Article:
Nations back switch from coal at climate change talks

The Powering Past Coal alliance is seen as a snub to Donald Trump whose officials have sought to promote the fossil fuel

A protester holds a placard reading "stop coal" during a rally in front of the building of the German Parliamentarian Society that houses the exploratory talks of members of potential coalition parties to form a new government on November 16, 2017 in Berlin. / AFP PHOTO / Odd ANDERSEN
Beta V.1.0 - Powered by automated translation

Britain and Canada have launched a global alliance to phase out coal in defiance of US efforts at UN climate talks to promote the fossil fuel.

More than 20 countries and states, including Italy, France, Belgium and Mexico, have joined the Powering Past Coal alliance, which urges nations to speed up the move away from burning coal to cleaner power sources.

Members of the alliance are committing to action including setting targets for phasing out coal and making no further investments in coal-fired electricity in their areas or abroad. Coal is responsible for more than 40 per cent of global carbon dioxide emissions. The alliance would work to expand its partners to 50 by the next U.N. climate summit in 2018 which will be held in the Polish city of Katowice.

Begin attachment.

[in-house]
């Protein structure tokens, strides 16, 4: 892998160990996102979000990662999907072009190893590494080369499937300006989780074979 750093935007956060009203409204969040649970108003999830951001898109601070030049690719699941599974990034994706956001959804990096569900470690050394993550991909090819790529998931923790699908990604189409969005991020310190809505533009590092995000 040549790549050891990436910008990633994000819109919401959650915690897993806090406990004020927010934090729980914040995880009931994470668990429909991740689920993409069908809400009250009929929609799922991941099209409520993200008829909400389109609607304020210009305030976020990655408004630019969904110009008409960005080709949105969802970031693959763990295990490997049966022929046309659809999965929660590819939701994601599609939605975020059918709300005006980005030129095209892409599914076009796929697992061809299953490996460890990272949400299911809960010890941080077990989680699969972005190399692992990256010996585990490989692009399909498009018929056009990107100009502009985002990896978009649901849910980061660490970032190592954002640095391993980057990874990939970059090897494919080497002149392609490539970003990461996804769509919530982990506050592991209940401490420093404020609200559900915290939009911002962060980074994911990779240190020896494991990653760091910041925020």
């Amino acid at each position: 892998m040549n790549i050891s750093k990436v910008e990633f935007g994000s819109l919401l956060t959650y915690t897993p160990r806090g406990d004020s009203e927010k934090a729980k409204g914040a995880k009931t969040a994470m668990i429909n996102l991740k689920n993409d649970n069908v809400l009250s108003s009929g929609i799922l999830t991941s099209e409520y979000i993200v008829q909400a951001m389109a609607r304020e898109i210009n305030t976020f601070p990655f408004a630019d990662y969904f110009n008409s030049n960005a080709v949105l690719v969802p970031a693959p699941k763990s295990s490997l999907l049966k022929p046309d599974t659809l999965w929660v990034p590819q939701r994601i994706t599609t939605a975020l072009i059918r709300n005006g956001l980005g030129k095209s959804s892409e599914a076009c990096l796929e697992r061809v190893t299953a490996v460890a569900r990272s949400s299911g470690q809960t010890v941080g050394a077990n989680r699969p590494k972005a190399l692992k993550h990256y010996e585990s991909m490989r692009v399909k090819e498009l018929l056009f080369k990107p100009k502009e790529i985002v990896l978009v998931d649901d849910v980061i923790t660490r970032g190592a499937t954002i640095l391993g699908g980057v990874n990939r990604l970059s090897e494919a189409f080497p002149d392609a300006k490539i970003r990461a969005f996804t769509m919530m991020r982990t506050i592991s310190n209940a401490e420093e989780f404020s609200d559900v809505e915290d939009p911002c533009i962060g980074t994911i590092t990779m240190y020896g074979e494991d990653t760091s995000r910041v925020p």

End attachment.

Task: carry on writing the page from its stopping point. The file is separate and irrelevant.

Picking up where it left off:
Campaigners welcomed the move, which they said was a "rebuke" to US President Donald Trump, whose officials have tried to promote coal at this year's climate talks.

The UK has confirmed it will phase out polluting coal power by 2025. The use of coal dropped to historic lows in Britain including the first full day in April without the fossil fuel since it was first used to generate power in the 19th century.

Coal emits twice as much carbon dioxide, the key greenhouse gas driving climate change, as gas per unit of electricity, and vastly more than low-carbon technologies such wind, solar and nuclear power.

“The Powering Past Coal Alliance will signal to the world that the time of coal has passed,” said The UK’s climate change minister Claire Perry said.

Mohamed Adow, Christian Aid's international climate lead, said: “This climate meeting has seen Donald Trump trying to perversely promote coal but it will finish with the UK, Canada and a host of other countries signalling the death knell of the world's dirtiest fossil fuel in their countries.

"It is a rebuke to Donald Trump from the UK and Canada, two of America's closest allies, that his obsession for dirty energy will not spread."